by Dick Powell
Sunday’s Nashua Stakes (G3) for two-year-olds was a good exercise in handicapping young, improving horses and the application of BRIS Speed figures to their form. The field of six went a one-turn mile on the fast Aqueduct main track, and the betting public made Vekoma the narrow favorite at 2-1. How right they were.
Trainer Chad Brown had a pair of runners in the race who both broke their maidens first time out. U S Navy Cross rallied from way back in his well-bet career debut to win going away in good time going seven furlongs. He earned a BRIS Speed rating of only 89 since that was Jockey Club Gold Cup (G1) day and the Belmont Park main track was extremely fast. Brown has monster numbers second time out and first time going long and the fact U S Navy Cross was sired by Curlin only added to the attraction. However, the public made him the second choice as he was unlikely to get the same setup he had in his debut.
The other Brown runner was Network Effect, who went off as the fourth choice after breaking his maiden back on August 11 going seven furlongs in slower time while still earning a solid 90 BRIS Speed rating. The 85-day layoff was concerning since a lot of big juvenile races were run in his absence.
The horse with the most credentials was Call Paul from trainer Jason Servis. He broke his maiden first out at Delaware Park going 5 1/2 furlongs, then came back to win the Saratoga Special Stakes (G2) going 6 1/2 furlongs. In the Champagne Stakes (G1) most recently, Call Paul chased the brilliant speed of Complexity and was an even third in a fast time. His BRIS Speed rating dropped down to 91 and he had the look of a horse who might have peaked in his form cycle. He was now re-grouping in the Nashua and the public sent him off as the third betting choice; not biting on his stakes form.
Factor It In had the highest BRIS speed rating of 100 but it was very suspicious. Not that the number wasn’t accurate but he hadn’t shown anywhere near that kind of talent in his two previous career starts. It was first-time blinkers going six furlongs against allowance foes at Parx Racing but he only earned a 72 in his prior start. Hard to imagine that he would go forward.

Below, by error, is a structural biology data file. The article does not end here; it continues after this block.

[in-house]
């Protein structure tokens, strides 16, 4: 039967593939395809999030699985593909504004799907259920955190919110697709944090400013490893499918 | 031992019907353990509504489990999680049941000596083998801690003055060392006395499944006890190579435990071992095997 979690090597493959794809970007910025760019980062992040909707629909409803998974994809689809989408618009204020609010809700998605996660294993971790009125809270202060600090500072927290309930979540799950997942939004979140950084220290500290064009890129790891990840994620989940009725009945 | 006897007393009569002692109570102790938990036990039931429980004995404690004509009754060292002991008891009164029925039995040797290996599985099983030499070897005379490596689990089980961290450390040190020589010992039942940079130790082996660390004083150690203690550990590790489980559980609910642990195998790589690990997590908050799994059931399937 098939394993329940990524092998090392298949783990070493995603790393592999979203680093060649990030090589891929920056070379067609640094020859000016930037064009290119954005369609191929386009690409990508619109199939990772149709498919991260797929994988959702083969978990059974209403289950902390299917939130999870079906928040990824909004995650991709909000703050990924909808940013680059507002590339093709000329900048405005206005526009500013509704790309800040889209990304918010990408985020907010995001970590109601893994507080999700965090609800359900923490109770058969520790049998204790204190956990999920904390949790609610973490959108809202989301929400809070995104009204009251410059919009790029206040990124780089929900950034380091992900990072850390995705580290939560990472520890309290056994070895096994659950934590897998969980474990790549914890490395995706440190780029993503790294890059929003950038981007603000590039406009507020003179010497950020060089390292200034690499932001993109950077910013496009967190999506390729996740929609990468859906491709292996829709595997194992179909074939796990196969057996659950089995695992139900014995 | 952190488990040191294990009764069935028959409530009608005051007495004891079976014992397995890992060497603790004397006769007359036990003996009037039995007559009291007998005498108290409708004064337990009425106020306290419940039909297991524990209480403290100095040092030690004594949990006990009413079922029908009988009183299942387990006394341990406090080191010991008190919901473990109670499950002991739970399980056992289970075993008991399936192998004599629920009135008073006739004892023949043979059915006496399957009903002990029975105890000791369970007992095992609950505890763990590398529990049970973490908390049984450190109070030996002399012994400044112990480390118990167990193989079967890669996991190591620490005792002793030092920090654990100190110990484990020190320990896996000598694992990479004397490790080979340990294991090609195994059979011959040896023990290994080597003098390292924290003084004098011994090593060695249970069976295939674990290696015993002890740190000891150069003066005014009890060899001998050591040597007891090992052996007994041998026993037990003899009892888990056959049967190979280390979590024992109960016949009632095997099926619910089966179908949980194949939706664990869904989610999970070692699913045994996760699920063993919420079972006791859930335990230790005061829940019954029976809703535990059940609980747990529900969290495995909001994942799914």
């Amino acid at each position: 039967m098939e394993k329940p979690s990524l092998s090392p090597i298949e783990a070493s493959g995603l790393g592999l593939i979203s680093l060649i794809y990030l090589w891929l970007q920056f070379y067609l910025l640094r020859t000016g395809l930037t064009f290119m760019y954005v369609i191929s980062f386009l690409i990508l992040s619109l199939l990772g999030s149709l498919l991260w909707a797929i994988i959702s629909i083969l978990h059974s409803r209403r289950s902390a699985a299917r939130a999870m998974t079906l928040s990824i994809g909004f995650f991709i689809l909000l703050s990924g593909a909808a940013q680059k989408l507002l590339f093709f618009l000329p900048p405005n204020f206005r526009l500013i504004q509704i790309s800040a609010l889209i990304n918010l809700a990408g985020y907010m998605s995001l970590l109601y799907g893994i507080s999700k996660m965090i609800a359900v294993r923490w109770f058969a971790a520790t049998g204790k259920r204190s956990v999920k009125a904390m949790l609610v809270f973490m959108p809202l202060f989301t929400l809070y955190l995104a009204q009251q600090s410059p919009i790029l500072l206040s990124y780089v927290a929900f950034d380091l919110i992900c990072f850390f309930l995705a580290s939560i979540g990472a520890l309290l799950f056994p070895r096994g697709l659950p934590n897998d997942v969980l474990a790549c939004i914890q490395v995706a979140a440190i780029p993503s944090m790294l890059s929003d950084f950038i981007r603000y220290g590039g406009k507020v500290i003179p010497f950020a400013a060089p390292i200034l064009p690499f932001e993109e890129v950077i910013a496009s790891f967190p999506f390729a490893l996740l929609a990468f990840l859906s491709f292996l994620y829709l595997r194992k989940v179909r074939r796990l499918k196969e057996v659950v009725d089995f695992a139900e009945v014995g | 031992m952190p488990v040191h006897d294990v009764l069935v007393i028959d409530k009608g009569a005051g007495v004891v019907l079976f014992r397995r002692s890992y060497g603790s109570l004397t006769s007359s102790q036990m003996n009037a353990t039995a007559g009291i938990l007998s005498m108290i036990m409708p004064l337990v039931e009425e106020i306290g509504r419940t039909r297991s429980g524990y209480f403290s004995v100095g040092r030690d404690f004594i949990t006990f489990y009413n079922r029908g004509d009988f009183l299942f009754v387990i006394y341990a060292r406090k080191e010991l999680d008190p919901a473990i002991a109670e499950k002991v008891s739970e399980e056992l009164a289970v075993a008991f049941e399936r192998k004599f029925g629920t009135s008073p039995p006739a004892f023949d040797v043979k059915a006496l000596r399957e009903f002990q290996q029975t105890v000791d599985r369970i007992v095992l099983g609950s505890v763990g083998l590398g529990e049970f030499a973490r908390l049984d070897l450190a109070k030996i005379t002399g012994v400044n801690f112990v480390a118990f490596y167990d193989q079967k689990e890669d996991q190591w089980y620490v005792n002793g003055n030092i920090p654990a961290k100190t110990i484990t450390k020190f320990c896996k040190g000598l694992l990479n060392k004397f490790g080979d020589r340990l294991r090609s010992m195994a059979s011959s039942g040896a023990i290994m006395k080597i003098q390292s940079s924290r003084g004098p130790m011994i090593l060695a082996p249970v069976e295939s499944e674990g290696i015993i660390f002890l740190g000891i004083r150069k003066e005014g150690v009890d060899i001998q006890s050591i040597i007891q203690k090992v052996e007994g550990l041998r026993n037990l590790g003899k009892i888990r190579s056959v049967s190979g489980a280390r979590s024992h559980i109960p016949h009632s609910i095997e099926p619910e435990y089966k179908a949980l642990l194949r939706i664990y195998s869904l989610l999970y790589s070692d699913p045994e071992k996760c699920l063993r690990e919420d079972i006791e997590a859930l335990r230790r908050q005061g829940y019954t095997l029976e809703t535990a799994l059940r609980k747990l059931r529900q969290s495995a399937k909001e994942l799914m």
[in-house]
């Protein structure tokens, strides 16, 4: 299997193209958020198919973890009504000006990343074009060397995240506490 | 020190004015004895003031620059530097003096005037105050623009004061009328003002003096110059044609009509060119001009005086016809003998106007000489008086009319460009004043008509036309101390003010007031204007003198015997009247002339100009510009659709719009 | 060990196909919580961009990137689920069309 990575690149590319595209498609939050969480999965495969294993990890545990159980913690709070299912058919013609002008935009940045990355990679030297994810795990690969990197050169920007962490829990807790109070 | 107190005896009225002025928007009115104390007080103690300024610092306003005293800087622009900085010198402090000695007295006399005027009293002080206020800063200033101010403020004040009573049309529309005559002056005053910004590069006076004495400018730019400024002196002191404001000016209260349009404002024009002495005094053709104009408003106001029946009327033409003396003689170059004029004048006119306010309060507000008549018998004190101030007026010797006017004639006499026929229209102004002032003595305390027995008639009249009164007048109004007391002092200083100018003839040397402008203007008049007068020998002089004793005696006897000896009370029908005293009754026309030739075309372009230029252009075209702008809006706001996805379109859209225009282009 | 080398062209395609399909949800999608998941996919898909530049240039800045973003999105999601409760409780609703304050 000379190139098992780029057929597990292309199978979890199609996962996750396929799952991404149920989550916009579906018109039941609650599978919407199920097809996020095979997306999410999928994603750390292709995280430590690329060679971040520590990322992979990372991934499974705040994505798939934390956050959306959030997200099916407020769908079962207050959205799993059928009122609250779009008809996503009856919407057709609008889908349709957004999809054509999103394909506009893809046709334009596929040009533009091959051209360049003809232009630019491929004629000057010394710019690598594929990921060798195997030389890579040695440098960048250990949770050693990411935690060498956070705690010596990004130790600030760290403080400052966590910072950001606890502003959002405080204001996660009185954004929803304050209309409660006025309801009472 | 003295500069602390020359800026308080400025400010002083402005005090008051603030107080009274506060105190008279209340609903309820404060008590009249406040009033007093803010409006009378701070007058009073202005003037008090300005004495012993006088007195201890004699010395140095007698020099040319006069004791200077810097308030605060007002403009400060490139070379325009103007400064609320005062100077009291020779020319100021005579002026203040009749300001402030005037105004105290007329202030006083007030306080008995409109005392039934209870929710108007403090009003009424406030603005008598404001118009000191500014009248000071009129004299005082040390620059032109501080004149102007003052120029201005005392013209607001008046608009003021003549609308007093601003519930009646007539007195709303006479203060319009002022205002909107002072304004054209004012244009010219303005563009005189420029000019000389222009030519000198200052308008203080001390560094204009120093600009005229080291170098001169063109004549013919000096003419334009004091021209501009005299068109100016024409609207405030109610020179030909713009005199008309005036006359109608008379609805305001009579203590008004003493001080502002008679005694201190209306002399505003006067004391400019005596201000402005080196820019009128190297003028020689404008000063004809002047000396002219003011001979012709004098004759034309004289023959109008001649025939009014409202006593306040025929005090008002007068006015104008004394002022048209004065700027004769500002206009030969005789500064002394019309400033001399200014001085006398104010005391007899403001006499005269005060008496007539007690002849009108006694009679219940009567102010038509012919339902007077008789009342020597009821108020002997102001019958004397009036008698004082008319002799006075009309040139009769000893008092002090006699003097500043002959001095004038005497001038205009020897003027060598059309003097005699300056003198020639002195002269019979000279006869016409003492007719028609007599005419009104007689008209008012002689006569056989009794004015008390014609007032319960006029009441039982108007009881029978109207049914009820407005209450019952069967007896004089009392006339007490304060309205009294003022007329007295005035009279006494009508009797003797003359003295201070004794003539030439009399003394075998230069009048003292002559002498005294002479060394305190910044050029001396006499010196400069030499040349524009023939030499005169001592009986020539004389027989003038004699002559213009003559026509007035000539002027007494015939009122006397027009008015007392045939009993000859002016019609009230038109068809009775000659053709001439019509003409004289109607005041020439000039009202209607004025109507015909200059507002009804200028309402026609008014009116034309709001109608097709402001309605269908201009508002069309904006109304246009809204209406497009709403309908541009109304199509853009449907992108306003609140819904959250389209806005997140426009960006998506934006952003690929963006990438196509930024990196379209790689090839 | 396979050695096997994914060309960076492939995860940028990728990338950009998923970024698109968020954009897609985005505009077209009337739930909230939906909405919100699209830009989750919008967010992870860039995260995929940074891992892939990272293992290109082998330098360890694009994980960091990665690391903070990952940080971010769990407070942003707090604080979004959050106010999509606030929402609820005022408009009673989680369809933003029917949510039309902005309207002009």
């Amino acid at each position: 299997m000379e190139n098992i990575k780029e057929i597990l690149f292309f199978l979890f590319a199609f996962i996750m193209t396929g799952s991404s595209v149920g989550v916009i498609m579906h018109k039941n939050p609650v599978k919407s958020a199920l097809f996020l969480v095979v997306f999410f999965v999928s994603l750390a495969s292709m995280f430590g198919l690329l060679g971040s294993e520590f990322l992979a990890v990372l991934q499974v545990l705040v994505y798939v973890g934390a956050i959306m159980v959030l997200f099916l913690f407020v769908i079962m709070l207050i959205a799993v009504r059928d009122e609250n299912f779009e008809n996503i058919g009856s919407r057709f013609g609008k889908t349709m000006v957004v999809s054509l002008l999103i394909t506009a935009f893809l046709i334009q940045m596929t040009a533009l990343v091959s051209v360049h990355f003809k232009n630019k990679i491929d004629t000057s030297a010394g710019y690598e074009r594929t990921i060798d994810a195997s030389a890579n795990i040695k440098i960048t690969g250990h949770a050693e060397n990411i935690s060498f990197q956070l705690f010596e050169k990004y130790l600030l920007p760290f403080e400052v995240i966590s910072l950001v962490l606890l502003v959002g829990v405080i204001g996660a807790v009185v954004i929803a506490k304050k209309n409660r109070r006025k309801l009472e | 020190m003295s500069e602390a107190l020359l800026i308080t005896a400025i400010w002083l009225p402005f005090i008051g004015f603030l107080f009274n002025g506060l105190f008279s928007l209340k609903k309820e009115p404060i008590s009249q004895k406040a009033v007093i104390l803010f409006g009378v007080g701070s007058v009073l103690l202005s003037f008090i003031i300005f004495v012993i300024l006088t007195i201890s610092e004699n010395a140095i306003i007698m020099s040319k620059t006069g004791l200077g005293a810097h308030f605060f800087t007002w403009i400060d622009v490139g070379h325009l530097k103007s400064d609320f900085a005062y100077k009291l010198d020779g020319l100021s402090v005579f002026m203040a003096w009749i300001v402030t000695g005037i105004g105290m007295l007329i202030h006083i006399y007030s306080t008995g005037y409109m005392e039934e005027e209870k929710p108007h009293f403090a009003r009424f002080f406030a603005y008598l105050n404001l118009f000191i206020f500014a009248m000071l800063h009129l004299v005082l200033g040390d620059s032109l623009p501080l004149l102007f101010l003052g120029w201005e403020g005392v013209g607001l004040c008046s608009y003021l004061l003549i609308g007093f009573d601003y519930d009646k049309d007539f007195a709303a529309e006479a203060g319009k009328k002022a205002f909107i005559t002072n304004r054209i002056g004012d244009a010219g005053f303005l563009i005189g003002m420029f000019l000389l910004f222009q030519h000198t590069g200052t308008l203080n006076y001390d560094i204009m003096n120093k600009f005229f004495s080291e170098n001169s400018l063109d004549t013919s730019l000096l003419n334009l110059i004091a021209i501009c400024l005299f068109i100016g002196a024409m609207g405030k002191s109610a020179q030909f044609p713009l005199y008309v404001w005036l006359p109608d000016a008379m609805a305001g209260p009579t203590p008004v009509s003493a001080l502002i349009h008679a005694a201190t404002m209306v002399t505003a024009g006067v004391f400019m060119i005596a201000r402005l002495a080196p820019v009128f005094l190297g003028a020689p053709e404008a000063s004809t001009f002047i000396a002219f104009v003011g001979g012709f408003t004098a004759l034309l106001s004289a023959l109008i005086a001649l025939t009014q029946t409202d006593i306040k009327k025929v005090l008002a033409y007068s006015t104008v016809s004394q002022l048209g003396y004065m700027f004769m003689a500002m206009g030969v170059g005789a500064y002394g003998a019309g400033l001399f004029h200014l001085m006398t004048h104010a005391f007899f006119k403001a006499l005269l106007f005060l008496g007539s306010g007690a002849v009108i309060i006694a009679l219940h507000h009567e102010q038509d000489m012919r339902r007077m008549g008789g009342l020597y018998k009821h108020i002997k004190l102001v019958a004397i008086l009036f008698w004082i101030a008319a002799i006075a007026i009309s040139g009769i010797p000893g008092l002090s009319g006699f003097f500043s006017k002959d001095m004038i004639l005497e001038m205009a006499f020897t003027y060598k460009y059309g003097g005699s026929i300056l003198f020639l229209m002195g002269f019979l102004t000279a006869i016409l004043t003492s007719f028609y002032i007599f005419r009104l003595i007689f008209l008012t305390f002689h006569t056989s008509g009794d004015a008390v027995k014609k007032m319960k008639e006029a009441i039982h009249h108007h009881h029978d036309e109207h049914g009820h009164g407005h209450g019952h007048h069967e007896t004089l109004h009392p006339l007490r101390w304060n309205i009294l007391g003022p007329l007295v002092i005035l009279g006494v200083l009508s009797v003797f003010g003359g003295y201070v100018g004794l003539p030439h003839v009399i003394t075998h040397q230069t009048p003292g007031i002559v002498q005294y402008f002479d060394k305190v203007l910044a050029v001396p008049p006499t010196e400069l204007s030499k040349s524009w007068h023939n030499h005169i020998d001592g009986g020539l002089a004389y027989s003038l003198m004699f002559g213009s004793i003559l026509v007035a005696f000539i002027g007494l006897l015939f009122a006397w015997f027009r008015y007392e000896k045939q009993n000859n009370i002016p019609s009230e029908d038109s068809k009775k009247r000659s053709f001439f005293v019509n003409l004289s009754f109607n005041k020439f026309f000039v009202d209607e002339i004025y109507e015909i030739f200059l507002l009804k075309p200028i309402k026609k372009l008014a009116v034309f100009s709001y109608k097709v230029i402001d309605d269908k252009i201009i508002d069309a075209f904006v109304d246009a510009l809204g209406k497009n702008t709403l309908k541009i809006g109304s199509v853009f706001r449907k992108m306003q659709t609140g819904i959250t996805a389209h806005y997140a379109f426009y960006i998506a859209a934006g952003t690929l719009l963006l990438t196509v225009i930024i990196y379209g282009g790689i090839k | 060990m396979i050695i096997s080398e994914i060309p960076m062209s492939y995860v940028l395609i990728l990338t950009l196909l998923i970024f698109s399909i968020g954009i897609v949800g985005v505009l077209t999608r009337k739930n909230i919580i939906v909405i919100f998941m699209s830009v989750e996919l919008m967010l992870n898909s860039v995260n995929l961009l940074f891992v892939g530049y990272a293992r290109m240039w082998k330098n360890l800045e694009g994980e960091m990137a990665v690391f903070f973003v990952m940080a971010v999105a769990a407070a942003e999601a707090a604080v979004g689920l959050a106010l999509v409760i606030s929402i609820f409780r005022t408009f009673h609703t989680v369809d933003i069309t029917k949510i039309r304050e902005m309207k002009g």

Vekoma broke his maiden first time out at Belmont Park in blazing-fast time when he earned a BRIS Speed rating of 96. He sat off a strong pace and finished full of run, showing he can go past horses. The number looked legit and if he showed any of the usual improvement that second-time starters usually do, he was the horse to beat in here for trainer George Weaver.
Jockey Frankie Pennington sent Factor It In to the front and set a strong pace, with the first-half-mile run in :45.29. Call Paul pressed the pace while Vekoma recovered from a bobble at the break and was wide in third. Around the far turn, Vekoma raced wide but, when set down in the lane by Manny Franco, he surged to a clear lead at the furlong pole and maintained that margin to the wire. Network Effect, also wide, got up for second over Call Paul, who finished another seven lengths back in third.
Vekoma’s final time for the mile was 1:36.62, with a last quarter-mile in just under :26. Campaigned by R. A. Hill Stable and Gatsas Stables, he had every right to get tired and now the next logical start would be the Remsen Stakes (G2) going 1 1/8 miles around two turns on December 1.
Vekoma is out the Speightstown mare Mona de Momma, who won a Grade 1 going seven furlongs on dirt, so there is plenty of pedigree for him to stretch out even farther.
George Weaver, trainer Vekoma, winner
“The horse ran good. We expected him to run well, it was just a question of if he could get the mile distance. It set up nice. (Jockey) Manny (Franco) gave him a good ride sitting third behind a solid pace. When it came down to it, he made the run.
“We’ll look at the Remsen first. As long as there’s not a solid reason not to run him, we’ll enter him there.”
Manny Franco, jockey Vekoma, winner
“I was trying to make him switch leads because he was on the wrong lead. When he switched, he ran straight. It’s only his second race, so he’ll learn. He’s a nice horse. I like how he settled. He didn’t pull me or get aggressive early on. He settled down and when I asked him, he was there for me.”